Celebrating 200! For the love of the craft

lars logoWhen I realized I was creeping up on my 200th published blog post, I knew it couldn’t be just another write-up of yet another big buzz bust of a bloated blockbuster.

To pat myself on the back for continuing to hammer away on this keyboard in an effort to turn you all on to films you might have otherwise overlooked, or steer you away from the ones that stink, I aimed my microscopic spotlight at a trio of artists who do things the right way. Guys who lead with their craft and let the results of their efforts speak for themselves.


King of HerringsJohn Mese & Eddie Jemison: King of Herrings

Certain films linger in your memory like a collection of postcard images connecting you to a time and place, a story, a mosaic of actors who you almost feel you know.

The films I absorbed when I first moved to Los Angeles will always be the most memorable, and indeed most influential, viewing experiences of my career.

Low budget films.


Tarantino’s Reservoir Dogs, Nick Gomez’ Laws of Gravity, Robert Townsend’s Hollywood Shuffle, Kevin Smith’s Clerks and Chasing Amy, Robert Rodgriguez’ El Mariachi, Carl Franklin’s One False Move, and Stranger than Paradise and Down By Law from indie God Jim Jarmusch.

I know from personal experience that getting a film made, from script to an audience, is like singlehandedly pushing an ice chest filled with bowling balls and anvils up the side of a mountain.

It almost always requires teaming up with at least one other like-minded, passionate, fearless warrior to reach the summit.

I first noticed Eddie Jemison’s work in a gem of a movie called Waitress (2007), written and directed by the late Adrienne Shelly. Jemison played Ogie, a smitten, over-the-moon small town diner patron who wears his heart on his sleeve for one of the local waitresses (played by Shelly). It’s the kind of performance I have always responded to. Big, bold, emotionally charged.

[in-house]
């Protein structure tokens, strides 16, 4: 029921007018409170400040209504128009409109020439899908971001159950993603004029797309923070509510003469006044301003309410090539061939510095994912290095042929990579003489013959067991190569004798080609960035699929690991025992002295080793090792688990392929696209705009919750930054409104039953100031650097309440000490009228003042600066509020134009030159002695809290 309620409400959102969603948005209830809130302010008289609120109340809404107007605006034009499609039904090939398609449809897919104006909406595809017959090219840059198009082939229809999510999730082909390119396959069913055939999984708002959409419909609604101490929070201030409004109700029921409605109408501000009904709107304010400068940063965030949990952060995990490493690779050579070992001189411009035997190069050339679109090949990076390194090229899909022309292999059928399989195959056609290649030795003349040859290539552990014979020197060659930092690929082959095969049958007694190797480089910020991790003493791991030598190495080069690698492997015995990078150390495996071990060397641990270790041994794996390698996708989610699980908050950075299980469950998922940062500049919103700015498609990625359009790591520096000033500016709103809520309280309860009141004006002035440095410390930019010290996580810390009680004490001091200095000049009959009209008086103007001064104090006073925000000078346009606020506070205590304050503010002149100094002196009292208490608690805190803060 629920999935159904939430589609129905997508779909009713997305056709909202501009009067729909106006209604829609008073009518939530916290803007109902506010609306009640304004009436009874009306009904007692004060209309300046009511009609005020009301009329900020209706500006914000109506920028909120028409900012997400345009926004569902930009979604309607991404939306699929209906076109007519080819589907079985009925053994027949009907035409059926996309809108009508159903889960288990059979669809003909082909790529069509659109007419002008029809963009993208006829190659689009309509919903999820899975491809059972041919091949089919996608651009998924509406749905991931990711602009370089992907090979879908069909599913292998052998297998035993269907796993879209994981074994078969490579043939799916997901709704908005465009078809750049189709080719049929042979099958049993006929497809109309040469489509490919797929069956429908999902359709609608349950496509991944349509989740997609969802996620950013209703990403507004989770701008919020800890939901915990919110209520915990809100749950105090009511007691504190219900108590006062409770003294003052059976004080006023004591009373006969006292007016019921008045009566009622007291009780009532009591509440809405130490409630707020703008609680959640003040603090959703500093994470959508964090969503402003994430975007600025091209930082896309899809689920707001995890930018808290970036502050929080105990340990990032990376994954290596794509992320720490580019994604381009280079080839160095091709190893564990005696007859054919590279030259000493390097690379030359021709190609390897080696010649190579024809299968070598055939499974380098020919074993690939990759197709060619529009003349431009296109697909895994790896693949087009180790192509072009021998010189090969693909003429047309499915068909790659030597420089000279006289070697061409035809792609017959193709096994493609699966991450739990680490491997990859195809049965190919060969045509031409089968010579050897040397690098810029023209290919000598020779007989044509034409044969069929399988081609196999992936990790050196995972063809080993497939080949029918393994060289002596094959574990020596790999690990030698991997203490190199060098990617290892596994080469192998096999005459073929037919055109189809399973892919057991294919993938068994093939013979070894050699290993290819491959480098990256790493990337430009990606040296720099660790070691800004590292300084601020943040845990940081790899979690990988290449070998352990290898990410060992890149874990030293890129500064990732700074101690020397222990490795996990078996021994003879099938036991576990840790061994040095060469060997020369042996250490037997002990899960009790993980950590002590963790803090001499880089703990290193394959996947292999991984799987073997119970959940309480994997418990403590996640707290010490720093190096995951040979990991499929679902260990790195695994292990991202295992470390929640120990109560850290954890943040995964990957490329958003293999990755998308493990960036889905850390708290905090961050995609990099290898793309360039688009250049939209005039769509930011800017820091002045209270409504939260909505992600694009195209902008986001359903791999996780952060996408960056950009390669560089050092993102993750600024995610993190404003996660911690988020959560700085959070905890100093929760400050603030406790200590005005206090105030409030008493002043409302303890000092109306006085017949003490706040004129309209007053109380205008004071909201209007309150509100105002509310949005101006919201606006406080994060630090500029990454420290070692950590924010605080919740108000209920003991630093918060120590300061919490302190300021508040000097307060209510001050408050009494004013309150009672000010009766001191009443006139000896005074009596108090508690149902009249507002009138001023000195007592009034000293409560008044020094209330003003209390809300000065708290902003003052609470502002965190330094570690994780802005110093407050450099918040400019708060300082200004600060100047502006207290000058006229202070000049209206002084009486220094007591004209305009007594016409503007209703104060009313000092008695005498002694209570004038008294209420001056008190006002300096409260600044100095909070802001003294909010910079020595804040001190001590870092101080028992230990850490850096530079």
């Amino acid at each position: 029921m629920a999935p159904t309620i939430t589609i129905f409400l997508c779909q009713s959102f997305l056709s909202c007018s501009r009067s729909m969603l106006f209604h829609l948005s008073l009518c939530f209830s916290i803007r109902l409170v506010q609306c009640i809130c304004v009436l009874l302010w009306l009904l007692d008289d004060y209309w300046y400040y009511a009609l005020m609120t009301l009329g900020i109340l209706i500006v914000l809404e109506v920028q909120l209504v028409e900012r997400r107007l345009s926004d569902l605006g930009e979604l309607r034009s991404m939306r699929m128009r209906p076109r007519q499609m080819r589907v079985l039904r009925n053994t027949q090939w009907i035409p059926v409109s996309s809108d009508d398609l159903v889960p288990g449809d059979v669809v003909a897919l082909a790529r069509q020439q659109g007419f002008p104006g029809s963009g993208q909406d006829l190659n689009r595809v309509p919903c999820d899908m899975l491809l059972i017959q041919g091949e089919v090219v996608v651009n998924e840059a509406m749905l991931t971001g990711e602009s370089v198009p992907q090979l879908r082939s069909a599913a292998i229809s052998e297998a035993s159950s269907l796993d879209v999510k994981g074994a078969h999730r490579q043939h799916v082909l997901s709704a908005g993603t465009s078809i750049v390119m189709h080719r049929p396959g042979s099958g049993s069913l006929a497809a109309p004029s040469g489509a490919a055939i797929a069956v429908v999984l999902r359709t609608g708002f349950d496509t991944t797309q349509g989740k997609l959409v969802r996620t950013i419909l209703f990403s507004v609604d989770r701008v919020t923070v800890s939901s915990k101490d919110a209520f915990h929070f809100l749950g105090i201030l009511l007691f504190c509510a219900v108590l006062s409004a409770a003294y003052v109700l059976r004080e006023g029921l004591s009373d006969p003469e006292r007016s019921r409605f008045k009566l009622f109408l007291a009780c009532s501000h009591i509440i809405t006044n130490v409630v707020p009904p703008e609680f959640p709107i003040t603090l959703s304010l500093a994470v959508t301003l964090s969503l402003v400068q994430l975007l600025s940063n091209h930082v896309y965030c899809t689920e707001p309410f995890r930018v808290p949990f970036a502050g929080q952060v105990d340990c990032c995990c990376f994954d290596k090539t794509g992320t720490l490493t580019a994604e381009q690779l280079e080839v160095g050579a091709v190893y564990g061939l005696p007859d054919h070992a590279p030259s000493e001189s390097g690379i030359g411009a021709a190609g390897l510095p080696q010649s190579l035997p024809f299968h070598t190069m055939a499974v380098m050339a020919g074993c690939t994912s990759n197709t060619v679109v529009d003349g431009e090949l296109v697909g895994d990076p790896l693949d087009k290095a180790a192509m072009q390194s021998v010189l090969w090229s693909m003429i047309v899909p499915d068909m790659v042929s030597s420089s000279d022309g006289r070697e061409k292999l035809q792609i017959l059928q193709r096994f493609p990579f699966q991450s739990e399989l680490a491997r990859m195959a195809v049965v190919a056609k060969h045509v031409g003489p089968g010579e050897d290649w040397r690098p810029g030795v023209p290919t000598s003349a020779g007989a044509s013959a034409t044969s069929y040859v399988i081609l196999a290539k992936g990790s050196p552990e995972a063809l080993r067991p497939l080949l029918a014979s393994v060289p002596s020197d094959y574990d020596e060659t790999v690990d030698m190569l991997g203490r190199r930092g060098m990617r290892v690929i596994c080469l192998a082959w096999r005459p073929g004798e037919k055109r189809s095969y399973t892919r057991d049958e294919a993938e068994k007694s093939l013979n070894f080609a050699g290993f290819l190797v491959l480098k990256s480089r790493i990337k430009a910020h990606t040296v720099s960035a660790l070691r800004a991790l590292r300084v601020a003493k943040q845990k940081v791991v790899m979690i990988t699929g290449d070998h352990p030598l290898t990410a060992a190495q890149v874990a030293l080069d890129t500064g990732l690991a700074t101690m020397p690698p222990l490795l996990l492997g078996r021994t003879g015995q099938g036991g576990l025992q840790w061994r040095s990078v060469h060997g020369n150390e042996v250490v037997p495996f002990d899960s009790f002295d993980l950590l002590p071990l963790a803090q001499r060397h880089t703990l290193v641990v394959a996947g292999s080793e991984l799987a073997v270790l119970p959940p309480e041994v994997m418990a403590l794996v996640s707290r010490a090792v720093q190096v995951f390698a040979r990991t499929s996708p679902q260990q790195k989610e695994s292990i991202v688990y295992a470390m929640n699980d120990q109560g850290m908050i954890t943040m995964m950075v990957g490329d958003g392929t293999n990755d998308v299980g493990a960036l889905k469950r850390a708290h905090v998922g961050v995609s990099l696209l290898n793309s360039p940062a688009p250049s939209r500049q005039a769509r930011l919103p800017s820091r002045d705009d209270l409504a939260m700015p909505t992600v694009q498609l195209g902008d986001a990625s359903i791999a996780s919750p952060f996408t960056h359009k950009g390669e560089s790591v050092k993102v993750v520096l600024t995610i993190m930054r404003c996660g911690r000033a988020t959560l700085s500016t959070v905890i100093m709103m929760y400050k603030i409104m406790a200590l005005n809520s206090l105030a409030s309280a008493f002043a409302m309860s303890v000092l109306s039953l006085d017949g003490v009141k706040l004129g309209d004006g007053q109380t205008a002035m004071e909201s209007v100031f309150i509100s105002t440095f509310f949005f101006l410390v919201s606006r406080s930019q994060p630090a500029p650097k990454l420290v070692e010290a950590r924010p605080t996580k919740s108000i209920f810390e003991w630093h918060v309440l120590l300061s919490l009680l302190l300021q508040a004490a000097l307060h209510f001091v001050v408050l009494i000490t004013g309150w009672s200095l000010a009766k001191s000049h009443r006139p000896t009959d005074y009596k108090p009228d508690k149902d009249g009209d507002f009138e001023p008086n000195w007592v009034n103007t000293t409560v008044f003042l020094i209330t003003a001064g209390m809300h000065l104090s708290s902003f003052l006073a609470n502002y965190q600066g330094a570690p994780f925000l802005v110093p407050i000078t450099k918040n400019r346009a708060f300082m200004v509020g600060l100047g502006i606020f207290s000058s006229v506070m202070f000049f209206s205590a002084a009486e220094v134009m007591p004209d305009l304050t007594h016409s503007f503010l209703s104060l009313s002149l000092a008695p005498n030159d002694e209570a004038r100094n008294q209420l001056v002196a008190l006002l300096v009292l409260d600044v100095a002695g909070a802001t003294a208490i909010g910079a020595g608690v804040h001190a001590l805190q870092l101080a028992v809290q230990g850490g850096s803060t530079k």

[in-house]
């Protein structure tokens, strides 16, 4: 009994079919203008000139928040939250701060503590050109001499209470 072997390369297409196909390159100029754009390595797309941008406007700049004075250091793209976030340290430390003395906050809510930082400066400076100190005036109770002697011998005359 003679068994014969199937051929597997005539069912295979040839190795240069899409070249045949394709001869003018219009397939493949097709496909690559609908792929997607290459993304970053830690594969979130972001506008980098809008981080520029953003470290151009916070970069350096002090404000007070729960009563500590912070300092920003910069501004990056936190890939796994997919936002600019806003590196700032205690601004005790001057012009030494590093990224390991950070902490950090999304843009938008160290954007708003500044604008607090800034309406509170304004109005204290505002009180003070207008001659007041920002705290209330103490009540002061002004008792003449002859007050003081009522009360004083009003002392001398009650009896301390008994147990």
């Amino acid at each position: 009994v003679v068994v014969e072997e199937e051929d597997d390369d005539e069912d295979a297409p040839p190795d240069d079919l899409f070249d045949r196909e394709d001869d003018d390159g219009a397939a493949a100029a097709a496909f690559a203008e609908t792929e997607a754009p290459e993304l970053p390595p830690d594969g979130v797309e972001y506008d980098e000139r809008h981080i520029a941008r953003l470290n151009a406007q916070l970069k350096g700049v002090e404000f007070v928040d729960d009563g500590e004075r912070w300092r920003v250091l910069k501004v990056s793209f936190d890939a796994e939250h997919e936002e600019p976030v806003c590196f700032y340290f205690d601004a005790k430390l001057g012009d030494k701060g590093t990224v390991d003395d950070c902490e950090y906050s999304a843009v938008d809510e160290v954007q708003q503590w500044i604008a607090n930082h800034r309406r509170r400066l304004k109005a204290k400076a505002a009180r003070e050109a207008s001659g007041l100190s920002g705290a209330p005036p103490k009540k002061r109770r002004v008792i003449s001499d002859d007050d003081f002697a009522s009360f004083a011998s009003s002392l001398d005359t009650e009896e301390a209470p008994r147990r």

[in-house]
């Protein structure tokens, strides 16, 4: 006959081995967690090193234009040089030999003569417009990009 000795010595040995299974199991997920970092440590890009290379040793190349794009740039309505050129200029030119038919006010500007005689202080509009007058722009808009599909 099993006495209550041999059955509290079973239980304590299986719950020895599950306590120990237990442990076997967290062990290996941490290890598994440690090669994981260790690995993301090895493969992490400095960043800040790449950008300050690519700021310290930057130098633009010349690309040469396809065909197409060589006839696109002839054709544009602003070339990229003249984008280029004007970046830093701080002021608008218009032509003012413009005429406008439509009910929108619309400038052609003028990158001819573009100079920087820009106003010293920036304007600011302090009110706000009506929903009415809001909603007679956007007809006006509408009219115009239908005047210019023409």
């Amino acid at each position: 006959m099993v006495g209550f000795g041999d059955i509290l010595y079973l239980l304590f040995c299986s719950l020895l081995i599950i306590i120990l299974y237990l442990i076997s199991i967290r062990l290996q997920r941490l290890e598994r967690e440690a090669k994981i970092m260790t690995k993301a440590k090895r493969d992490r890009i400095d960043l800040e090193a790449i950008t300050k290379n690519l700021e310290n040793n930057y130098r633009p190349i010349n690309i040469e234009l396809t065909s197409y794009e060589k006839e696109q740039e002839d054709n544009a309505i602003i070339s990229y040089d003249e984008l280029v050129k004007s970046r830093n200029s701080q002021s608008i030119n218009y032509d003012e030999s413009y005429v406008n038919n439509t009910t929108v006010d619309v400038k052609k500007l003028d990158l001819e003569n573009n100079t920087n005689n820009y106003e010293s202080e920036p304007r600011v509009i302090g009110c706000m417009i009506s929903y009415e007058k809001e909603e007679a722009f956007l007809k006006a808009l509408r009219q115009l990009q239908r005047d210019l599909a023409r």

John Mese is one of those rock solid L.A. actors who has been “on the circuit” for years, appearing in all of the shows the rest of the nation loves; always delivering credible, honest performances, seemingly on the verge of grabbing the reins at any time. A phone call away from being cast as the lead of the new CSI: Bakersfield.

IMG_5391Jemison and Mese met at LSU and later became close pals as graduates in the MFA program. Initially, Jemison was the “gung-ho” enthusiast ready to tackle a life in the arts and John was the cynical “guy in the hoodie” in the back row. But after they graduated, it was Eddie who walked away and moved to Chicago, while Mese ventured West to Los Angeles to give the profession a go.

It was in L.A. where they reunited, 12 years later, at an acting/writing class.

Eventually, after years of collaborating, Jemison’s script, King of Herrings, became their focus.

King of Herrings, a bittersweet small town slice-of-life-follow-your-broken-dreams love story, has been widely praised by critics. It’s made the festival rounds and come out victorious with a handful of nominations and awards, most notably it won the coveted Audience Award at the New Orleans Film Festival.

The three of us sat down at La Pain Quotidien in Sherman Oaks last month to discuss their friendship, their collaboration, and most of all…their love of film!

Lars: Gentlemen! What a treat. Thanks for making the time.

John:  You kidding? Think we would miss a chance to sit down with the one and only Lars Beckerman?

Lars:  Good point.

Eddie:  You two should get a room. There’s a Quality Inn right down the street.